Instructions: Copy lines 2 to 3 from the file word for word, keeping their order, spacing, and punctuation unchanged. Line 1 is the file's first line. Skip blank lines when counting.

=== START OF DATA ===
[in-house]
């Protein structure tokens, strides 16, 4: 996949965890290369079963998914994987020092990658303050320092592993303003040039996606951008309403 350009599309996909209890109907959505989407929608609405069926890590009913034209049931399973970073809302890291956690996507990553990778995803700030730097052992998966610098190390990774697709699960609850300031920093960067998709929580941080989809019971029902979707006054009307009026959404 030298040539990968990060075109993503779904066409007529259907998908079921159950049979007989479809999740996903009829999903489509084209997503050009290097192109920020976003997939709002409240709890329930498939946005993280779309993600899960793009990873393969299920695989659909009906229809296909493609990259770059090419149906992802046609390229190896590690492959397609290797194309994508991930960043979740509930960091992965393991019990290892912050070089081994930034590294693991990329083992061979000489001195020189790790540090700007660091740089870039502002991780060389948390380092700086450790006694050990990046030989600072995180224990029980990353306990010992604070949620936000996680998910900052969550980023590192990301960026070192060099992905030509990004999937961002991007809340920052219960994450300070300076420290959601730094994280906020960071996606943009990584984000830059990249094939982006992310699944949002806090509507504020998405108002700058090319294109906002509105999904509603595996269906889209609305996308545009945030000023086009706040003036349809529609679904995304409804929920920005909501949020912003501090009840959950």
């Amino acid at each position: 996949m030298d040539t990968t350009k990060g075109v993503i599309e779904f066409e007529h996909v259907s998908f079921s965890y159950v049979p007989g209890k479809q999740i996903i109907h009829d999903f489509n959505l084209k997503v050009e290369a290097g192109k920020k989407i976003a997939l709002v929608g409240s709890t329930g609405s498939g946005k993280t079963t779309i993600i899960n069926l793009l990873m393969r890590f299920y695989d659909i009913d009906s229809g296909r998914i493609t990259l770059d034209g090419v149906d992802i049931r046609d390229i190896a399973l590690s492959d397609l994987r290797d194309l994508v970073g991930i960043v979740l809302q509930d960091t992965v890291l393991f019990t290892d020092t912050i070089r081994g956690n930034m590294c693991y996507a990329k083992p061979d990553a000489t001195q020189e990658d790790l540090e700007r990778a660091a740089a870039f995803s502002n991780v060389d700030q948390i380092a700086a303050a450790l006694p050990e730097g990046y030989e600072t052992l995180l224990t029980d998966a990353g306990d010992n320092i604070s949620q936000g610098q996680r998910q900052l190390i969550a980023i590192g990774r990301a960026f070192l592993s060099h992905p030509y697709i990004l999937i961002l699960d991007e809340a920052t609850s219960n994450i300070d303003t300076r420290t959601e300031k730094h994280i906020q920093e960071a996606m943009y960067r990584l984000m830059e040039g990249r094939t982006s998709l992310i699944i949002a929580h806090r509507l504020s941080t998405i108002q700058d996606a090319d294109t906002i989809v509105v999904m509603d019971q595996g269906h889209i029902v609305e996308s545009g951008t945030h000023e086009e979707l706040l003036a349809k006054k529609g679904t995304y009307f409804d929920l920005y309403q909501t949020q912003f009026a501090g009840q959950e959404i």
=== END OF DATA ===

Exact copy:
């Protein structure tokens, strides 16, 4: 996949965890290369079963998914994987020092990658303050320092592993303003040039996606951008309403 350009599309996909209890109907959505989407929608609405069926890590009913034209049931399973970073809302890291956690996507990553990778995803700030730097052992998966610098190390990774697709699960609850300031920093960067998709929580941080989809019971029902979707006054009307009026959404 030298040539990968990060075109993503779904066409007529259907998908079921159950049979007989479809999740996903009829999903489509084209997503050009290097192109920020976003997939709002409240709890329930498939946005993280779309993600899960793009990873393969299920695989659909009906229809296909493609990259770059090419149906992802046609390229190896590690492959397609290797194309994508991930960043979740509930960091992965393991019990290892912050070089081994930034590294693991990329083992061979000489001195020189790790540090700007660091740089870039502002991780060389948390380092700086450790006694050990990046030989600072995180224990029980990353306990010992604070949620936000996680998910900052969550980023590192990301960026070192060099992905030509990004999937961002991007809340920052219960994450300070300076420290959601730094994280906020960071996606943009990584984000830059990249094939982006992310699944949002806090509507504020998405108002700058090319294109906002509105999904509603595996269906889209609305996308545009945030000023086009706040003036349809529609679904995304409804929920920005909501949020912003501090009840959950």
């Amino acid at each position: 996949m030298d040539t990968t350009k990060g075109v993503i599309e779904f066409e007529h996909v259907s998908f079921s965890y159950v049979p007989g209890k479809q999740i996903i109907h009829d999903f489509n959505l084209k997503v050009e290369a290097g192109k920020k989407i976003a997939l709002v929608g409240s709890t329930g609405s498939g946005k993280t079963t779309i993600i899960n069926l793009l990873m393969r890590f299920y695989d659909i009913d009906s229809g296909r998914i493609t990259l770059d034209g090419v149906d992802i049931r046609d390229i190896a399973l590690s492959d397609l994987r290797d194309l994508v970073g991930i960043v979740l809302q509930d960091t992965v890291l393991f019990t290892d020092t912050i070089r081994g956690n930034m590294c693991y996507a990329k083992p061979d990553a000489t001195q020189e990658d790790l540090e700007r990778a660091a740089a870039f995803s502002n991780v060389d700030q948390i380092a700086a303050a450790l006694p050990e730097g990046y030989e600072t052992l995180l224990t029980d998966a990353g306990d010992n320092i604070s949620q936000g610098q996680r998910q900052l190390i969550a980023i590192g990774r990301a960026f070192l592993s060099h992905p030509y697709i990004l999937i961002l699960d991007e809340a920052t609850s219960n994450i300070d303003t300076r420290t959601e300031k730094h994280i906020q920093e960071a996606m943009y960067r990584l984000m830059e040039g990249r094939t982006s998709l992310i699944i949002a929580h806090r509507l504020s941080t998405i108002q700058d996606a090319d294109t906002i989809v509105v999904m509603d019971q595996g269906h889209i029902v609305e996308s545009g951008t945030h000023e086009e979707l706040l003036a349809k006054k529609g679904t995304y009307f409804d929920l920005y309403q909501t949020q912003f009026a501090g009840q959950e959404i």